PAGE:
Cuneiform tablet case impressed with two cylinder seals, for cuneiform tablet 66.245.5a: record of a lawsuit

Period: Middle Bronze Age–Old Assyrian Trading Colony

Date: ca. 20th–19th century B.C.

Geography: Anatolia, probably from Kültepe (Karum Kanesh)

Culture: Old Assyrian Trading Colony

Medium: Clay

Dimensions: 7 5/16 x 3 9/16 x 1 3/4 in. (18.5 x 9 x 4.5 cm)

Classification: Clay-Tablets-Inscribed-Seal Impressions

Credit Line: Gift of Mr. and Mrs. J. J. Klejman, 1966

Accession Number: 66.245.5b


Kültepe, the ancient city of Kanesh, was part of the network of trading settlements established in central Anatolia by merchants from Ashur (in Assyria in northern Mesopotamia) in the early second millennium B.C. Travelling long distances, and often living separately from their families, these merchants traded vast quantities of goods, primarily tin and textiles, for Anatolian copper and other materials. Although the merchants adopted many aspects of local Anatolian life, they brought with them Mesopotamian tools used to record transactions: cuneiform writing, clay tablets and envelopes, and cylinder seals. Using a simplified version of the elaborate cuneiform writing system, merchants tracked loans as well as business deals and disputes, and sent letters to families and business partners back in Ashur. At Kültepe, thousands of these texts stored in household archives were preserved when fire destroyed the city in ca. 1836 B.C. Because the tablets document the activities of Assyrian merchants, they provide a glimpse into the complex and sophisticated commercial interactions that took place in the Near East during the beginning of the second millennium B.C.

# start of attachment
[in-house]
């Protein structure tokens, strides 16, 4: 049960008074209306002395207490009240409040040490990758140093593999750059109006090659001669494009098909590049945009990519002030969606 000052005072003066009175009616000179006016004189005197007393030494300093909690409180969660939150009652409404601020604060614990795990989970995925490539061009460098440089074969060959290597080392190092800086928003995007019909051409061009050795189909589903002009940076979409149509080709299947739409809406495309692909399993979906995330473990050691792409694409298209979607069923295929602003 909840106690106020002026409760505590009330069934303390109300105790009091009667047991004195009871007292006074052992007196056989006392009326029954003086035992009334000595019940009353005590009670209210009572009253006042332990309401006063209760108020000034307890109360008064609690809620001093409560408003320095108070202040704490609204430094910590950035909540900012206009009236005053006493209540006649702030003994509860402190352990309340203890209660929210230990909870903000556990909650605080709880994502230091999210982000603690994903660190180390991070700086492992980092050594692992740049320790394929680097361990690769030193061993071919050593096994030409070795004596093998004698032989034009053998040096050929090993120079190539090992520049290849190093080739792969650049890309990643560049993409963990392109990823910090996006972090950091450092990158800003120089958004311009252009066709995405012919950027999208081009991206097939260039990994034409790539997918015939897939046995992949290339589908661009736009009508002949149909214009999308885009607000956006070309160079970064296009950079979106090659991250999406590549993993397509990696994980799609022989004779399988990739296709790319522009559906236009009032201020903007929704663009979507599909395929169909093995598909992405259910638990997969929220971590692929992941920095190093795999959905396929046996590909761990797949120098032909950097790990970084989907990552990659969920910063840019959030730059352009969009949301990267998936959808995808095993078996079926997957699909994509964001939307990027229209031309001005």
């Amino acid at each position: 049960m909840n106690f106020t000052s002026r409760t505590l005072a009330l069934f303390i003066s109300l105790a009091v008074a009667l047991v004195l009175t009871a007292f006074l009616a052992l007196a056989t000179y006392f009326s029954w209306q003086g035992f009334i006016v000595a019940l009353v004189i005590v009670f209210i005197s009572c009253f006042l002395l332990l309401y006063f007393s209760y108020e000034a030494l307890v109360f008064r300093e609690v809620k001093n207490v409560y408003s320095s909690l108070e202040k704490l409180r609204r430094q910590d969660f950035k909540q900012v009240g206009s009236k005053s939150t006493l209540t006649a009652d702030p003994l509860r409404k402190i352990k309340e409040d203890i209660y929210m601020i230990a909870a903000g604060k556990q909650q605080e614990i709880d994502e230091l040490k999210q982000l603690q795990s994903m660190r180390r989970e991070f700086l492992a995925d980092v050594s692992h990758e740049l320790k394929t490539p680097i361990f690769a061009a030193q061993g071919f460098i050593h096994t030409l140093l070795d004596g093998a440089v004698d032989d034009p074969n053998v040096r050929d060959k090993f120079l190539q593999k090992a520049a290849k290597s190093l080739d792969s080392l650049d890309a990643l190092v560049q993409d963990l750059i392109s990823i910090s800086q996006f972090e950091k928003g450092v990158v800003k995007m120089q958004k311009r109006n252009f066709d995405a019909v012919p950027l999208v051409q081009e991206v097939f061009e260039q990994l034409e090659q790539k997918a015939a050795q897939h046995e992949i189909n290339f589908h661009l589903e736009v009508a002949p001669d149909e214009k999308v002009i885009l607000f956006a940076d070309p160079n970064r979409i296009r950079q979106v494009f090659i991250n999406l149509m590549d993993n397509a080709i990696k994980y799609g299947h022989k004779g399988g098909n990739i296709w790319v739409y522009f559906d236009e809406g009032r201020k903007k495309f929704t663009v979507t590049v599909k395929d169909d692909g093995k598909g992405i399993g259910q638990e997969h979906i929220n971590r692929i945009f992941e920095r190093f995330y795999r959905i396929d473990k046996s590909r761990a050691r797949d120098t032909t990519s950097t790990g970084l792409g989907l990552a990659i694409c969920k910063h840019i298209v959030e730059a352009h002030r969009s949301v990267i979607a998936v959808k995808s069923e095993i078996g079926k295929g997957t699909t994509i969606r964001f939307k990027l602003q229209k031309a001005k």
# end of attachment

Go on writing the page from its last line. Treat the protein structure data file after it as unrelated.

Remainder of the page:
The tablet (MMA 66.245.5a) contained in this case represents one such document and records court testimony describing an ownership dispute. The case is sealed with two different cylinder seals belonging to the two witnesses to the deposition, rolled across the front, back, and sides. Both seal impressions show scenes in which worshippers approach a larger seated figure, probably a divinity, holding a cup. While the use of the cylinder seal, rather than the stamp seal, was typically Mesopotamian, the seal carving was a visual hybrid that mixed elements such as the procession to a seated deity, a Mesopotamian motif, and an Anatolian style that emphasized features such as the large eyes of the figures, in a manner that offers further evidence for the cultural interaction between the two areas.

Adapted from, Art of the Ancient Near East: A Resource for Educators (2010)